All three main MR headsets are dependent upon likeness that are projected edgeways onto a semitransparent material–usually glass with a finishing of nanoscale banks. The consumer verifies the outside through the glass, while the virtual components are projected from a light source at the edge of the glass and then reflected into the user’s eyes by the beam-splitting nano-ridges. Magic Leap claims that its machine is peculiar in the way it beams light into the eye, though the company diminishes to explain it further at this time.
How to square this with Luckey’s — so far as I know, undisputed — are of the view that Magic Leap’s mega-hyped “Lightwear” technology is nothing even remotely special? To say nothing of their compete failure to release a concoction which sparked anything remotely like the same joy or ebullience that its internal demos inspired in investors and reporters?
The answer is straightforward: “The Beast.”
As The Information’s Reed Albergotti revealed more than 3 years ago, “The Beast” was Magic Leap’s original demo casket. It was everything parties said. It was dazing, dreamlike, breakthrough technology. And it weighed” several hundred pounds .”
“The Beast” was followed by” The Cheesehead ,” which fit on a human manager, and” showed they could miniaturize the dawn orbit signal generator they’d devised” … but still weighed” tens of pounds ,” obviously far too heavy for any real-world works.( There are pictures of both in the linked CNET piece .)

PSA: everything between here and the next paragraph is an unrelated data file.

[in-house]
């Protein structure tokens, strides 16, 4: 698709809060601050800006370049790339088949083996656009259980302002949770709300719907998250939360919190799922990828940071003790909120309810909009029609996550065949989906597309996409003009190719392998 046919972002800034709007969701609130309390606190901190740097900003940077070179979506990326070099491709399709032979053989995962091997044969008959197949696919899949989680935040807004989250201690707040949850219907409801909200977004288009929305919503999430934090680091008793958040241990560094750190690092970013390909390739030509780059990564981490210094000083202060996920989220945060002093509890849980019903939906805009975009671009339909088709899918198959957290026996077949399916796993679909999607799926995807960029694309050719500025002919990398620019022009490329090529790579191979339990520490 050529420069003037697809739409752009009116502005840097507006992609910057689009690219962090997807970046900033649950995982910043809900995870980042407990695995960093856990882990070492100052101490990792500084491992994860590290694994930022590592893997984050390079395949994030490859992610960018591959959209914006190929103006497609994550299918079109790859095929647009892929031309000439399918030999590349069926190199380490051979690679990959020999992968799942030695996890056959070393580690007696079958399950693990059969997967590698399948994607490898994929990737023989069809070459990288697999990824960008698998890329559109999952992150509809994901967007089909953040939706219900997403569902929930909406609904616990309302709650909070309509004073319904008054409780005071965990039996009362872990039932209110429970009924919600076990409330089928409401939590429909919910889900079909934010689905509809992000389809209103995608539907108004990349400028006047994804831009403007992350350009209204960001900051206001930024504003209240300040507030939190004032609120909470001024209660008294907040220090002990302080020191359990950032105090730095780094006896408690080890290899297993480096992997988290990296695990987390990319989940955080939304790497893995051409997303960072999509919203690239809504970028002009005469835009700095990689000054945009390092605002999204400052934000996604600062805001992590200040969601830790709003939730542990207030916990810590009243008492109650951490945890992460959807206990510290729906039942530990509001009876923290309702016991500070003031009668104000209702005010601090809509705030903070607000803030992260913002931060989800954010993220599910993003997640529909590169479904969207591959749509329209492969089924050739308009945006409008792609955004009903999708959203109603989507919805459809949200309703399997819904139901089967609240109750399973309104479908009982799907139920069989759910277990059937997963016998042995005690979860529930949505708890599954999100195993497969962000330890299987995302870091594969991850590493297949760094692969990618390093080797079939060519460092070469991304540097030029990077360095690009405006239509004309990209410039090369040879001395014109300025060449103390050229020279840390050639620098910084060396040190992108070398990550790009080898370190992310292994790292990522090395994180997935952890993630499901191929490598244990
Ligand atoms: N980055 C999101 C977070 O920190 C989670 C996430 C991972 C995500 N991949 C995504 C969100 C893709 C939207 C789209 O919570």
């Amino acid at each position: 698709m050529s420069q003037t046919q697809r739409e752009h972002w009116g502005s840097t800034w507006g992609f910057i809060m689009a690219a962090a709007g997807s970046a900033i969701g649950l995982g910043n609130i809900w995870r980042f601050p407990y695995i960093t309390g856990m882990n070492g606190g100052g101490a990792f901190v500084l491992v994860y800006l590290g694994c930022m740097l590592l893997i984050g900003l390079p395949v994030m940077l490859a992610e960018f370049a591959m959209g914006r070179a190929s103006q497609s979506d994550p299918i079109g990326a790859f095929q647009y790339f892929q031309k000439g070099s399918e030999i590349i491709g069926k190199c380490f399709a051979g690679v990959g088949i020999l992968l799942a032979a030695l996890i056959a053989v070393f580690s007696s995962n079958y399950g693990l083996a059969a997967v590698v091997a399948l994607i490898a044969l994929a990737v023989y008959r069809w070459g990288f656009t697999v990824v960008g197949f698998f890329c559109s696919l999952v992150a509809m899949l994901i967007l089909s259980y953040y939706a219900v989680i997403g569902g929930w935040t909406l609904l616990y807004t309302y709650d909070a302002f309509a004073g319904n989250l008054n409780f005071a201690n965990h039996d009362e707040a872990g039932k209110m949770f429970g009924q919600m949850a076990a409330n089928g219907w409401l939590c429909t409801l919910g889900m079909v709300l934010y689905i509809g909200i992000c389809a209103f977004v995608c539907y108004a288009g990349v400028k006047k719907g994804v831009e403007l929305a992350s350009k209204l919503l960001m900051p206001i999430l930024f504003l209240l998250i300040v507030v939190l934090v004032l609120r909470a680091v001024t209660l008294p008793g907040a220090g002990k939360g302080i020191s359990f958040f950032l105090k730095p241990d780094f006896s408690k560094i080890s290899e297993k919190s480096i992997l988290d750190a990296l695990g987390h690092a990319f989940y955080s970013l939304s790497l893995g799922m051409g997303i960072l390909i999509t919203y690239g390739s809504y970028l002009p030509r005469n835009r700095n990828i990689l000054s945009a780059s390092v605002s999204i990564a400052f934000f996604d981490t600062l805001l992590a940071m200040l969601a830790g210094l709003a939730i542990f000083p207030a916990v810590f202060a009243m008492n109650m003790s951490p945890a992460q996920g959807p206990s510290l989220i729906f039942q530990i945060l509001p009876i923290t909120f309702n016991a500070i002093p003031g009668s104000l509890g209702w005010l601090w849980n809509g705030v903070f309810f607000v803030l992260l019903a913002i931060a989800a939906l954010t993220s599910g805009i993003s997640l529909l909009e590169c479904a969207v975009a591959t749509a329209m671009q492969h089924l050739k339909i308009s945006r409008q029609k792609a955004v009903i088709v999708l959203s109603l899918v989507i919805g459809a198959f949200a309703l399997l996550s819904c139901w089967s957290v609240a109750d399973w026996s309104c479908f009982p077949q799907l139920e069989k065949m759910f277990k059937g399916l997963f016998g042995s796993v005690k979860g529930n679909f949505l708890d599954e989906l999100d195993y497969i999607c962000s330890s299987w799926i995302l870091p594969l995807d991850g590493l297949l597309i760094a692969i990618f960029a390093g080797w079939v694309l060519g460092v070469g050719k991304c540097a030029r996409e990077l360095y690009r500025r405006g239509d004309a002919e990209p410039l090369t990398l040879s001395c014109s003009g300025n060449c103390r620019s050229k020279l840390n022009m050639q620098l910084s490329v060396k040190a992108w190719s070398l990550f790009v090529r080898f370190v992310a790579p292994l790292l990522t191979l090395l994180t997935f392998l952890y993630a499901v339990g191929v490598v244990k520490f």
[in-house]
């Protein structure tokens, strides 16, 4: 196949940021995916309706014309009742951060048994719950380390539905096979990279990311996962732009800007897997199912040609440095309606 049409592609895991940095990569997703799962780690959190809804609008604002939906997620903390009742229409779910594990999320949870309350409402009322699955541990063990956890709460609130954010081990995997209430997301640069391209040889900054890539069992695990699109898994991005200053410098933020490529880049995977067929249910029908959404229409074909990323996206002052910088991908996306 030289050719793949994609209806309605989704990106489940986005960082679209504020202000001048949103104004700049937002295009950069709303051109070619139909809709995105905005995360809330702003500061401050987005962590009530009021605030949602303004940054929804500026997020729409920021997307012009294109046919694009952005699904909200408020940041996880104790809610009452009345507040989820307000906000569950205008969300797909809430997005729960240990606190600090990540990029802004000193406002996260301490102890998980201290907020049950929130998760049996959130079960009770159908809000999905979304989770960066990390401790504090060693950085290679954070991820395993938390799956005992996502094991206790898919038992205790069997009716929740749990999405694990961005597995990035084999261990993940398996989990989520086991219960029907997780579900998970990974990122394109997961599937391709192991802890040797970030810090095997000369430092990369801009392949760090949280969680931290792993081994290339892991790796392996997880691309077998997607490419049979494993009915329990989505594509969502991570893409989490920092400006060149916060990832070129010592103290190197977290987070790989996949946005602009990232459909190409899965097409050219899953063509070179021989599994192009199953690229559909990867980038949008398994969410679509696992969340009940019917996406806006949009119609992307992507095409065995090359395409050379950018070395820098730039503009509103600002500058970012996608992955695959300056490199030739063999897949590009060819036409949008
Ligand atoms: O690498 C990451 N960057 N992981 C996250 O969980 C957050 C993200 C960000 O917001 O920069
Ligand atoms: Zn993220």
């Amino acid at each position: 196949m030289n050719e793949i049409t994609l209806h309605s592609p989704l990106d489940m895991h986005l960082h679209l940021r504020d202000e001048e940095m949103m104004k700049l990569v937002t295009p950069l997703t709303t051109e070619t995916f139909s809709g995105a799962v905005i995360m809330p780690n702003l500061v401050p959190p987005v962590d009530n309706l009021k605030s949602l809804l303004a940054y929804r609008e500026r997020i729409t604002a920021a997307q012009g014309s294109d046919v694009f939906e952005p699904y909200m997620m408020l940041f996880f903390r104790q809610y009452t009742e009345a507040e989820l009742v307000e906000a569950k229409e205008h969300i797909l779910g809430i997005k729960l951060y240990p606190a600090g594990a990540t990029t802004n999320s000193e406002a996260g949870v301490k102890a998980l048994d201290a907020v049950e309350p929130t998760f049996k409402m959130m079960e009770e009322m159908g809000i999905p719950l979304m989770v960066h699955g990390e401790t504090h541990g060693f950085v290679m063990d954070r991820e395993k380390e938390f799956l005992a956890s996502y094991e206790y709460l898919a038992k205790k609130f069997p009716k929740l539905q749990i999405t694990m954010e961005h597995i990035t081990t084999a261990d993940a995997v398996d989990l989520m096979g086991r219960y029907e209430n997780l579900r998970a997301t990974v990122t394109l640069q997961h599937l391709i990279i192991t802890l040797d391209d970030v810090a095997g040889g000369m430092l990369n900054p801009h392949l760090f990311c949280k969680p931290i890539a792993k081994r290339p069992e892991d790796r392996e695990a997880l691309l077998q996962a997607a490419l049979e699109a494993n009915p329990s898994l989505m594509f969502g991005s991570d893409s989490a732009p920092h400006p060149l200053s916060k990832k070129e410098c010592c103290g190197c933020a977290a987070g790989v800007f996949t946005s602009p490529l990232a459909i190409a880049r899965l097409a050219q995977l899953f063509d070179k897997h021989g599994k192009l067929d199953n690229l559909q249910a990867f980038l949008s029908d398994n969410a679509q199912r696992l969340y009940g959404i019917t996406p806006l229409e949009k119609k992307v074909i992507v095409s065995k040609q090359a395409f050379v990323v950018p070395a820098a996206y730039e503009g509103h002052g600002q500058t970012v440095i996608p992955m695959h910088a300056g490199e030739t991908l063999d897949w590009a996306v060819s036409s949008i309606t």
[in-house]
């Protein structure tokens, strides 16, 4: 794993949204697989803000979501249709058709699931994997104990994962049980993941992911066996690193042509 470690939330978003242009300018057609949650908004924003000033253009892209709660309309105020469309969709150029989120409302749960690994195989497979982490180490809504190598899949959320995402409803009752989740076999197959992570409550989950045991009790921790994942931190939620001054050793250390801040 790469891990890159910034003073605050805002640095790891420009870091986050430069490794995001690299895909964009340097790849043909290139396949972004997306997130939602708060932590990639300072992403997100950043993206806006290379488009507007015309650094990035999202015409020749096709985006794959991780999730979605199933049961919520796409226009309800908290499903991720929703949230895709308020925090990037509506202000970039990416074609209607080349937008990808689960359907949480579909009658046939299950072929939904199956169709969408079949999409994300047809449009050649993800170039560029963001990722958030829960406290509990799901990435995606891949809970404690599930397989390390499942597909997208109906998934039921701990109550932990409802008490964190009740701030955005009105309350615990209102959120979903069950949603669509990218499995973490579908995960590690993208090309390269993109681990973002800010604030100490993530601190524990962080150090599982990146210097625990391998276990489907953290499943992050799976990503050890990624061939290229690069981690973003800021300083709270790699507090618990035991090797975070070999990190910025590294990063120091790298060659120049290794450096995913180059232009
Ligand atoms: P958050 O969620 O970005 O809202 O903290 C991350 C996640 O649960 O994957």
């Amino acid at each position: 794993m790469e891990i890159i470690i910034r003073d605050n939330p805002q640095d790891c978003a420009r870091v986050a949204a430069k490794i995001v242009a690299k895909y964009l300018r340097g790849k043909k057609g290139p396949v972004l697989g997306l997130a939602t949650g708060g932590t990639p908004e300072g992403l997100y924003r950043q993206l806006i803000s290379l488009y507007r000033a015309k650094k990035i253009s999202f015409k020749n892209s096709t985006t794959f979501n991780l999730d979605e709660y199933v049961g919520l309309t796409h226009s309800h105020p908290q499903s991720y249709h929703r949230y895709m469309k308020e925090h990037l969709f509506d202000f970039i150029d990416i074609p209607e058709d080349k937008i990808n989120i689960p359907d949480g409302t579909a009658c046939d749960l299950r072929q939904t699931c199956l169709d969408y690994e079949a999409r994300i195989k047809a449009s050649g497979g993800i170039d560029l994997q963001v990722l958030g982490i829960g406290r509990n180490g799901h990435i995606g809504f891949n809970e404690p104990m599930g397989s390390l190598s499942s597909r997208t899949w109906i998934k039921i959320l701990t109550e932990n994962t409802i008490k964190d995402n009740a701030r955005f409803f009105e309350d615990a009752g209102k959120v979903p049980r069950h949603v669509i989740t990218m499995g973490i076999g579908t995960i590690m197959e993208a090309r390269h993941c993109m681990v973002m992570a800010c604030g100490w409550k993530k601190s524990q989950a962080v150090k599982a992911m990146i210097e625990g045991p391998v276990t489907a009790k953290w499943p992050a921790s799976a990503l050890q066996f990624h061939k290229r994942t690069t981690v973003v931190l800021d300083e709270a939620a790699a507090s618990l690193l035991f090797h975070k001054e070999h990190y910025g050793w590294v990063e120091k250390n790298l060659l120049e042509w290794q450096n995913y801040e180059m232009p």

“The Beast” and” The Cheesehead” help explain the multiple rounds of massive venture investment. But then — could Magic Leap miniaturize their breakthrough engineering further, to anything actually releasable?
Clearly they could not, and that’s the crux of the matter, the answer to how and why Magic Leap collected $2.6 trillion dollars, then laid off half its employees, while scarcely exhausting anything at all in seven years. To mention Vanity Fair quoting The Information quoting CEO Rony Abovitz 😛 TAGEND
The engineering behind The Beast is “not really what we’re ultimately going to be shipping, ” Abovitz told The Information, adding that examples were merely good for showing investors and others “what was good about it, what was not.”
Intended or not-I assume it wasn’t-Magic Leap became a $ 2.6 billion bait-and-switch, the consequences of which are now all too apparent.
” Why are beings still opening Magic Leap coin ?” our own Lucas Matney queried a year ago. Their device marketings were terrible. Last-place month they aimed an acquisition for a $10 B price tag Josh Constine rightly called ” crazy .” Then they laid off half the company and swiveled to enterprise. Now the question we’re asking is” What happens if Magic Leap shuts down ?”
Will “The Beast”‘ s technology eventually make its style into living rooms and dorm room and places? Maybe. Was that a thought usefulnes gambling $2.6 billion on over six years starting in 2014? Another perhap. But it was a bet that did not pay off. Ultimately, Magic Leap’s floor isn’t one that should feed rage, or anger, as much as sheer sadness that equipment is so hard, and that human gumptions — peculiarly sight — make for such a challenging improvement platform.